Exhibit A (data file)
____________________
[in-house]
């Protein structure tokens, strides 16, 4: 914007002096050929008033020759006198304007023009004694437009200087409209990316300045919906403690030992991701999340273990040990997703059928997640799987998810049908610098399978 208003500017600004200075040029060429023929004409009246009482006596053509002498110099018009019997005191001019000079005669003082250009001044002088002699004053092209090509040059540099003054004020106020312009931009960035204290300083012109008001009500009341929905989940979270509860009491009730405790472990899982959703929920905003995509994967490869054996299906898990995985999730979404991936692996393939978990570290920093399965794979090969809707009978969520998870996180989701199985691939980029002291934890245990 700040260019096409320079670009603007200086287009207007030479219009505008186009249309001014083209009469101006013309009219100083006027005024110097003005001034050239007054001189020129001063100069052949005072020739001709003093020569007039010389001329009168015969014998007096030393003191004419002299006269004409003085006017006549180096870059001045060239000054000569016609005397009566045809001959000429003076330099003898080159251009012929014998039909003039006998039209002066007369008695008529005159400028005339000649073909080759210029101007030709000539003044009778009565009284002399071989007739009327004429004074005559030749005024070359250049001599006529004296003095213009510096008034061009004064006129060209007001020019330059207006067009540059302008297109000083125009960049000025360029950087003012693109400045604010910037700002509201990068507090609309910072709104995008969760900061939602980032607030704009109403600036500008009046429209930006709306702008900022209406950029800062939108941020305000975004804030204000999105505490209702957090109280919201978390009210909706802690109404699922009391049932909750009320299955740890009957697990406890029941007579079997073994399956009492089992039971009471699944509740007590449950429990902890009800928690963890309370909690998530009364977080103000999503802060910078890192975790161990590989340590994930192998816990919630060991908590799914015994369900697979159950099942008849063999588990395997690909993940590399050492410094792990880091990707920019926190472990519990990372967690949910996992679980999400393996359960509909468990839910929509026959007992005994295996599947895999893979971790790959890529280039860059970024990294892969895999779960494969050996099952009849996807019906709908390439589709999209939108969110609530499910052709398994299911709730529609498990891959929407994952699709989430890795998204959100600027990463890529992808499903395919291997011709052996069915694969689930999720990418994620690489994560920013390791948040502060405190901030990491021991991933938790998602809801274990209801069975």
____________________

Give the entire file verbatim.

[in-house]
């Protein structure tokens, strides 16, 4: 914007002096050929008033020759006198304007023009004694437009200087409209990316300045919906403690030992991701999340273990040990997703059928997640799987998810049908610098399978 208003500017600004200075040029060429023929004409009246009482006596053509002498110099018009019997005191001019000079005669003082250009001044002088002699004053092209090509040059540099003054004020106020312009931009960035204290300083012109008001009500009341929905989940979270509860009491009730405790472990899982959703929920905003995509994967490869054996299906898990995985999730979404991936692996393939978990570290920093399965794979090969809707009978969520998870996180989701199985691939980029002291934890245990 700040260019096409320079670009603007200086287009207007030479219009505008186009249309001014083209009469101006013309009219100083006027005024110097003005001034050239007054001189020129001063100069052949005072020739001709003093020569007039010389001329009168015969014998007096030393003191004419002299006269004409003085006017006549180096870059001045060239000054000569016609005397009566045809001959000429003076330099003898080159251009012929014998039909003039006998039209002066007369008695008529005159400028005339000649073909080759210029101007030709000539003044009778009565009284002399071989007739009327004429004074005559030749005024070359250049001599006529004296003095213009510096008034061009004064006129060209007001020019330059207006067009540059302008297109000083125009960049000025360029950087003012693109400045604010910037700002509201990068507090609309910072709104995008969760900061939602980032607030704009109403600036500008009046429209930006709306702008900022209406950029800062939108941020305000975004804030204000999105505490209702957090109280919201978390009210909706802690109404699922009391049932909750009320299955740890009957697990406890029941007579079997073994399956009492089992039971009471699944509740007590449950429990902890009800928690963890309370909690998530009364977080103000999503802060910078890192975790161990590989340590994930192998816990919630060991908590799914015994369900697979159950099942008849063999588990395997690909993940590399050492410094792990880091990707920019926190472990519990990372967690949910996992679980999400393996359960509909468990839910929509026959007992005994295996599947895999893979971790790959890529280039860059970024990294892969895999779960494969050996099952009849996807019906709908390439589709999209939108969110609530499910052709398994299911709730529609498990891959929407994952699709989430890795998204959100600027990463890529992808499903395919291997011709052996069915694969689930999720990418994620690489994560920013390791948040502060405190901030990491021991991933938790998602809801274990209801069975």